Since we were children, our society has made it obvious that indecent dressing will not be condoned. It is almost impossible to ignore the deep knitted frown on the faces of our mothers when they are suddenly confronted by a woman wearing a skirt a tad too small or blouses with necklines that plunge deep within the valleys of the known unknown. Men are not exempt from condemnation as fathers warn their daughters to stay away from men who wear dreads or pierce their ears or sag their trousers. Men who carry bushy hair are also labelled ‘irresponsible’. Lest we forget about the Police force and how they target men who fall under the above categories.
It begs the question, is it a crime in Nigeria to actually dress in a manner termed as indecent, which is largely subjective?
It should not come as a shock that most people, especially youths, like to dress in a manner that feels best or most comfortable to them. People’s dressing depends largely on the venue or location of the place in question.
Recently, one of the catalysts of the 2020 End SARs protest was due to profiling of young men by Police and SARs operatives. This led to brutality and in some cases death of these young men that were profiled by the Police or SARs.
This has resulted in multiple arguments and questions as to where our law stands regarding this issue. In order to know the position of the law on this issue, it is important to first understand what Indecent Dressing is all about.
What is Indecent Dressing?
What does it mean to dress up in an indecent way?
Some may define indecent dressing as wearing clothes which reveal certain parts of the body that should be covered up. Others may define it as putting on clothes that are too short or too revealing. It is important to note, that the decency or lack of of an attire is subjective.
Illegal or Not?
A critical examination of the main criminal laws in Nigeria, i.e the Criminal Code and Penal Code, reveals that there is no section of the law that penalises anyone who puts on clothes seen or perceived to be Indecent.
Under the Criminal Code
Rather than a provision for Indecent Dressing, the Criminal Code made provision for Indecent Acts. This can be found under Section 231 of the Criminal Code where the law states that:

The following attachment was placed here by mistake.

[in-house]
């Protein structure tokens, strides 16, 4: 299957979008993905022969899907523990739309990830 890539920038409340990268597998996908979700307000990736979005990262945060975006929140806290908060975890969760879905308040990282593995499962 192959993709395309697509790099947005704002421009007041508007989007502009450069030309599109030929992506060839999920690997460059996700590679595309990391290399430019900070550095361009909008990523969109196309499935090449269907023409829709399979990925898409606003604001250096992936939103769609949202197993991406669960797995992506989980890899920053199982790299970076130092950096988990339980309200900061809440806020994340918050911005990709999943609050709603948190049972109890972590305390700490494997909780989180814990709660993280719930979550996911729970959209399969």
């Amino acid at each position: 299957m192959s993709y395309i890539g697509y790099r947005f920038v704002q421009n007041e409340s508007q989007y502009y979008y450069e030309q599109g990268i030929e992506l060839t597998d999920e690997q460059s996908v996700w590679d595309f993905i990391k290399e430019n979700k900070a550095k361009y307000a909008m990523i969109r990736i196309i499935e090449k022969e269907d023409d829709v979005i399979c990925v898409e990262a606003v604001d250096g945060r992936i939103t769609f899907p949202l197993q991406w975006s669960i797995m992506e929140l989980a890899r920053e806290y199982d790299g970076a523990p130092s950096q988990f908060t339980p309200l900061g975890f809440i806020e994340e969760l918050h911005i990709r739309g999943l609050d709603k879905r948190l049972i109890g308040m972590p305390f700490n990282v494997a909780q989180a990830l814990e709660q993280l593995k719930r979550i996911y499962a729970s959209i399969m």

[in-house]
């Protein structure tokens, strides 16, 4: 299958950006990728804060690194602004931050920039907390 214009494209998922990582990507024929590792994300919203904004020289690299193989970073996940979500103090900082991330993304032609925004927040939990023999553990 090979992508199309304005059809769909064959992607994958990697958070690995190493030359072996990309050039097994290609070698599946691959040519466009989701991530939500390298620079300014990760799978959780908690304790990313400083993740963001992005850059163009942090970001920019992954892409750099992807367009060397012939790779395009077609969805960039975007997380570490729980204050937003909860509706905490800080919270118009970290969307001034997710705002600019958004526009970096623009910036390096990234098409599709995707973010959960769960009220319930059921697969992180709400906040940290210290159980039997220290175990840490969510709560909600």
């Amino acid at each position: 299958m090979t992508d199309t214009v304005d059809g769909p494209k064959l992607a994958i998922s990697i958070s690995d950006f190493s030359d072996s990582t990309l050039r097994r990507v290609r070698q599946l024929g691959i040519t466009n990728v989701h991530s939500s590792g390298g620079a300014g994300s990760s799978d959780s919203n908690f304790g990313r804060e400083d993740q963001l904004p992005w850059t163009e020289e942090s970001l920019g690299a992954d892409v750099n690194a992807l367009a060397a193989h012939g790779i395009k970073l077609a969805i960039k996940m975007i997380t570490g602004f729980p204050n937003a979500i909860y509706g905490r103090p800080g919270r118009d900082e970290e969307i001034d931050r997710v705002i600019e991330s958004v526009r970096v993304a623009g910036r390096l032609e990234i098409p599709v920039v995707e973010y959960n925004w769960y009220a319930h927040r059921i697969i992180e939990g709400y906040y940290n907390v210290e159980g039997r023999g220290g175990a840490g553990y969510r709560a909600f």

“Any Person who;
- willfully and without lawful excuse does any indecent act in any public place or;
- willfully does any indecent act in any place with intent to insult or offend any person is guilty of a misdemeanor, and is liable to imprisonment for two years.”
Of course the above stated provision does not in any way either expressly or impliedly make indecent dressing a crime.
The provision of Section 134 (1) and (2) of the Criminal Law of Lagos State is exactly the same with the provision of Section 231 of the Criminal Code as stated above.
Under the Penal Code
The Penal Code in trying to curb indecency provided in Section 200 that
“whosoever to the annoyance of others does any obscene or indecent act in a public place shall be punished with imprisonment for a term which may extend to two years or with fine or both.”
It is clear that the above provision of the Penal Code does not in any way prohibit putting on indecent dresses whatsoever.
Going up north, the provision of the Kaduna State Penal Code law has a provision similar to that of the above stated Section 134 of Criminal Law of Lagos State. Particularly, Section 168 captioned ‘Obscene or Indecent Acts’ provides;
“whoever to the annoyance of others does any obscene or indecent act by whatever means to the public shall be punished with imprisonment for a term of not less than two Years or with a fine of not less than Two Hundred Thousand Naira or both”
Also the above in no way makes a crime a personal decision to put on any clothes of choice even if tagged indecent.
Under Sharia Law
It should however be noted that by the provision of the Sharia Law which is only applicable in 12 Northern States which are: Zamfara, Kano, Sokoto, Katsina, Bauchi, Borno, Jigawa, Kebbi, Yobe, Kaduna, Niger and Gombe, Indecent dressing is frowned at and the punishment for its contravention ranges from a couple of months imprisonment to an option of fine.
It should also be noted that the said Sharia law is only applicable to Muslims and does NOT apply to Non-Muslims unless such Non-Muslim decides to be guided by the Sharia Law.
To corroborate the above stated, the various Sharia Courts have jurisdiction only if the persons concerned are Muslims or decides to be governed by Sharia Law and if not the law does not have jurisdiction.
Now, considering the various provisions stated above, it can be deduced that there is no law that specifically criminalizes putting on indecent dresses aside from the sharia law in some Northern states which is only applicable to Muslims or other persons who decides to be governed by Sharia Law.
It is therefore wrong for the police or other security agency to arrest or detain anyone for putting on any cloth of choice as such arrest or detention will be illegal and a breach of the person’s fundamental rights. The exception of the Sharia Law should always be remembered as stated above in the applicable states.
It will be right to then say the uproar on indecent dressing is more of a religious or moral critique than a legal offence.
E.I Onanuga Esq (Olojumeta)